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Socket P is a central processing unit (CPU) socket that semiconductor company Intel Corporation debuted on 9 May 2007 for some of its mobile processors. These are CPUs that Intel designs specifically for application on laptop, or notebook, personal computers (PCs). Intel designated it as the successor to Socket M. The main function of the Socket P, like other processor sockets, is to serve as a spot on the computer's motherboard where it can be plugged in for stability and data transfer.
Each Socket P has 478 pin holes, which it uses for accommodating the pins of the CPU. Intel arranges these pin holes in neat rows at the sides of the socket's square-shaped structure. This arrangement is known as a pin grid array (PGA). Socket P's predecessor, Socket M, also has 478 pin holes, so the former also goes by the Micro FCPGA-478 and the latter by mPGA478MT for further differentiation.
More specifically, Socket P uses a PGA variant called flip-chip pin grid array (FCPGA), which involves the back of the CPU's die—the wafer of semiconductor material that contains its cores, or processing units—facing upward. The FCPGA design of Socket P permits users to place a heatsink on the die, which decreases the processor's heat and consequently increases its energy efficiency. It is a form factor that Intel introduced with the debut of Socket 370 in 1999 for some of its low-end Celeron and then-flagship Pentium III computer chips.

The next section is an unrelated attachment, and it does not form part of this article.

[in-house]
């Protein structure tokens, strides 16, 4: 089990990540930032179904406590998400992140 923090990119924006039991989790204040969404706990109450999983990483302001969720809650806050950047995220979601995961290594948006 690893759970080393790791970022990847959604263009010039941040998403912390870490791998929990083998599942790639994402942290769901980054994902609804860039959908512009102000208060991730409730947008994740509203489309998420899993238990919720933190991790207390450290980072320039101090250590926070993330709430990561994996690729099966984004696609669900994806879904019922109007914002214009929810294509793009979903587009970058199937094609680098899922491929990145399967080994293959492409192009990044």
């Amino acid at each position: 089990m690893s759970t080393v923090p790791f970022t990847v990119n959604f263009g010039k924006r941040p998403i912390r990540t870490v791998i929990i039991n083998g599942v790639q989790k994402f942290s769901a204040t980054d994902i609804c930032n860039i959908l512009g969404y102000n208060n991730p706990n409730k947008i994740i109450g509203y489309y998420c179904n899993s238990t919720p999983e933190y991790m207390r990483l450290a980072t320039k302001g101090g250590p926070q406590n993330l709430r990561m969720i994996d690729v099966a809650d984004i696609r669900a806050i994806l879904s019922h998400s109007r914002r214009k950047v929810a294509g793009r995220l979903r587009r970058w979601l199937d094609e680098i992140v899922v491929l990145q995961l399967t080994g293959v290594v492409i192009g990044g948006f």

Intel primarily uses Socket P for CPUs from the Intel Core 2 brand, which appeared in 2006 to replace the Pentium as the company's premier family of computer chips. More specifically, the socket is compatible with the T5xx0, T6xx0, T7xx0, T8x00 and T9xx0 series of the Core 2 Duo Mobile—Core 2 laptop PC chips with two cores—and the Q9x00 series of the Core 2 Quad Mobile—Core 2 laptop PC chips with four cores. The Pentium, by now demoted to mid-range status, and the Mobile Celeron, were not left out, though. Intel extended compatibility to the Pentium's dual-core T23x0, T2410, T3x00, T4x00 series, as well as all Celeron M processors. The accommodated data transfer speeds are 400, 533, 667, 800 and 1,066 megahertz (MHz), or million transfers per second (MT/s).
Socket M is also compatible with some of the members of the Intel Core 2 Duo family, particularly of the T5xx0 and T7xx0 series. Moreover, users can physically fit Socket P or Socket M into Socket 479, which preceded them both in 2003. Neither socket, however, shares electrical compatibility with Socket 479.
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